HISD superintendent reassigns principals at Jack Yates, Worthing, and Sharpstown high schools

Rosie Nguyen Image
Thursday, July 13, 2023
Newly-appointed superintendent reassigns principals at 3 HISD schools
Houston ISD Superintendent Mike Miles reassigned principals at Jack Yates, Worthing, and Sharpstown high schools Wednesday morning.

HOUSTON, Texas (KTRK) -- Less than a week after HISD's new superintendent, Mike Miles, cut about 600 jobs from the district's central office, he announced Wednesday morning that they will be reassigning principals at three Houston-area high schools.

SEE ALSO: HISD job reductions in human resources, chief academic office to be complete by July 17, superintendent says

Jack Yates, Worthing Early College, and Sharpstown High Schools are the three schools that will begin the new school year in just a few weeks under new leadership.

Just six months ago, HISD's previous Board of Trustees considered removing Yates High Schools principal, Tiffany Guillory, for unknown reasons. Parents, alumni, and community members rallied in support of Guillory, and ultimately, the Board voted against her termination.

READ MORE HISD board votes against terminating Yates High School principal

Lakeyshia and Lamar Smith were two of those parents who advocated for Guillory. On Wednesday, they told ABC13 they were shocked to hear about her reassignment, as their 10th-grader prepares to return to school next month. They shared that Guillory was also their oldest son's 12th-grade administrator a few years ago.

"I am upset and devastated. Mrs. Guillory is like a mother figure to our kids. She made sure they stayed on the right track to graduate," Lakeyshia Smith said.

"We're talking about a person who really wants what's best for these kids. You are moving a person that this community really needs," Lamar Smith added.

In a statement, Miles wrote that he informed the principals directly and sent a letter to each school community on the same day as the announcement.

"My leadership team and I reviewed existing plans for the future of these schools and determined that new leadership was necessary to drive the kind of improvement these high schools need to start preparing their students and graduates well for the workplace and world that waits for them after high school," Miles said in the statement.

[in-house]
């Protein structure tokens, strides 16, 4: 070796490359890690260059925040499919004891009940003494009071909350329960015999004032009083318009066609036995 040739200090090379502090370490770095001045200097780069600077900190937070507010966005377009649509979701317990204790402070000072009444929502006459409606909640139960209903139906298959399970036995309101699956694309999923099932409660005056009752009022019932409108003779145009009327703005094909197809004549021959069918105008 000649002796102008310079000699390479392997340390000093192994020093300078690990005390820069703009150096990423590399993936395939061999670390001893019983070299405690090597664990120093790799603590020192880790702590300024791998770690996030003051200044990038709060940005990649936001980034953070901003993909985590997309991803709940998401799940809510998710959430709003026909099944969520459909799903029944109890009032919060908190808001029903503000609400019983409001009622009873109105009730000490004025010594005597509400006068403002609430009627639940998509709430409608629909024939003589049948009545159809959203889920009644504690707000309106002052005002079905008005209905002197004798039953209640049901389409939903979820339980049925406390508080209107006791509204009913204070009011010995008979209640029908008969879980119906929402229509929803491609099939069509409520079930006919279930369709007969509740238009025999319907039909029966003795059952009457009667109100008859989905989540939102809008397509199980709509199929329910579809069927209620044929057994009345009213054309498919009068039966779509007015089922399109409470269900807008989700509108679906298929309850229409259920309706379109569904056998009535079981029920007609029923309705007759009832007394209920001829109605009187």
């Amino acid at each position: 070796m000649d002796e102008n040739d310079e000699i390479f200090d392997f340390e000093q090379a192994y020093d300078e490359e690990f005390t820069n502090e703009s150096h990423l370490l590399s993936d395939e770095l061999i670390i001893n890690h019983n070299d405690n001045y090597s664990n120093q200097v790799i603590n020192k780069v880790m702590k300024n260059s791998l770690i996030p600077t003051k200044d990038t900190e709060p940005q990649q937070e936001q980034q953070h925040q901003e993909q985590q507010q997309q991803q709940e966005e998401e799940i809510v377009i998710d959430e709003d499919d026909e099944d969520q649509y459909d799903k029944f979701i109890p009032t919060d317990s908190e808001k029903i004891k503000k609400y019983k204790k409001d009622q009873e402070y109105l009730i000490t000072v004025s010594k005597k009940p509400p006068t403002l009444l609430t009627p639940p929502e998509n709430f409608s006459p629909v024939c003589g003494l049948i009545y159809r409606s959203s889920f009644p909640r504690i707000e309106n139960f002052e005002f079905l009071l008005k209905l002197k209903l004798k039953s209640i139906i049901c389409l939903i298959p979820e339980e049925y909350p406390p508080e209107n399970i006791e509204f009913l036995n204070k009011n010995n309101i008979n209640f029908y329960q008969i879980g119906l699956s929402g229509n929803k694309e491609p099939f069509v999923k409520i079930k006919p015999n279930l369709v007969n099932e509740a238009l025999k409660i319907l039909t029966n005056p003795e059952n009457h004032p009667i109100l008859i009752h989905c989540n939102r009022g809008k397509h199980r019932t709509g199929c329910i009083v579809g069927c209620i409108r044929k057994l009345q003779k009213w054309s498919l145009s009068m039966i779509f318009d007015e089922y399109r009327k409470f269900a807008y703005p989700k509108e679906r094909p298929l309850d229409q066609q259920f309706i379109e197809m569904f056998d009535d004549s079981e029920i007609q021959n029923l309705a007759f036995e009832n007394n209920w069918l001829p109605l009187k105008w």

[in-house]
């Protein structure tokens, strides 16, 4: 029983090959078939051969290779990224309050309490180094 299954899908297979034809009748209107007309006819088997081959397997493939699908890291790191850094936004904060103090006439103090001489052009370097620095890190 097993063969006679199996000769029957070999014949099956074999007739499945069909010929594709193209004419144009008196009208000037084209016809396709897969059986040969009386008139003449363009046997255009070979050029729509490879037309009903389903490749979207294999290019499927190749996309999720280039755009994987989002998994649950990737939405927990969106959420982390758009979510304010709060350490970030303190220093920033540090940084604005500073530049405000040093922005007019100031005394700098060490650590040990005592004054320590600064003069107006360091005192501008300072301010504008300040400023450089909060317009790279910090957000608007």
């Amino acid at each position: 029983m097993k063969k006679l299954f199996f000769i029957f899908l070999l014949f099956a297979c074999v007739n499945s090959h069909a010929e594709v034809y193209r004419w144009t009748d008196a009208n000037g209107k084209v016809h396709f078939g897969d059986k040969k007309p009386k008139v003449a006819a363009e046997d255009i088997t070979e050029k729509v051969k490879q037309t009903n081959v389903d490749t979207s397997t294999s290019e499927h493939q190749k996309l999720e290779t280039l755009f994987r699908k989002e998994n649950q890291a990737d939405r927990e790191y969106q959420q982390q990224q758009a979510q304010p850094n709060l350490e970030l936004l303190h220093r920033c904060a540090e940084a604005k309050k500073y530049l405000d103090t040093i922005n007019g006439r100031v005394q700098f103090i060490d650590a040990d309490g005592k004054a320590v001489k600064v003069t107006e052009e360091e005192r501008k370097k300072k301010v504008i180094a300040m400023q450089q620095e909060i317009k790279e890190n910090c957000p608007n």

Aaron Henry, who graduated from Yates High School in 2008 and is a member of the Jack Yates National Alumni Association, said Miles' explanation doesn't make sense to him.

"If that's the case, one of the questions I have is why wasn't Yates a part of the NES-aligned schools that Superintendent Miles identified upon his arrival in Houston Independent School District?" Henry asked.

NES stands for New Education System, which is Miles' new reform program aimed at overhauling schools that are struggling in the district. Teachers at NES schools will receive special training and receive a high salary.

Initially, 28 schools were selected. But principals from nearly 60 additional schools asked to be added.

RELATED: Nearly 60 HISD principals seek to opt into program under new superintendent

Henry pointed out how Guillory volunteered to add Yates High School to the program, hoping to get more resources and support for the school. It ended up being added to the final list of NES campuses that was released Tuesday, just one day before Miles decided on the reassignments.

There are 57 total campuses on the official NES list, including 36 elementary schools, 10 middle schools, and nine high schools. There are also two kindergarten through eighth-grade campuses.

RELATED: Houston ISD names 57 schools participating in New Education System

The Smiths believe Guillory didn't get enough time to make the substantial changes she wanted at Yates High School.

"It's not that she didn't know how to do the job. It's just a mess. She needs the support from administrators up above her to get what she needs. She's fighting for them every day," Lamar Smith said.

Henry said he's frustrated by what he calls an abrupt decision, made without any discussion or input from the community.

"It makes us feel disconnected. It's almost humiliating. What I'm concerned about is the students and how they're going to feel once they realize Ms. Guillory is no longer with them when they get back here in August. I'm also worried about the staff at the school with the instability of another leader," Henry expressed.

Miles said that the new principals will be able to fill existing vacancies, but there will not be any further staff transitions on these campuses.

ABC13 did not receive a response from HISD when inquiring further about whether the district will be able to replace the three principals before the first day of school. But according to the Houston Chronicle, Miles plans to have these positions filled before the staff report for professional development in August.

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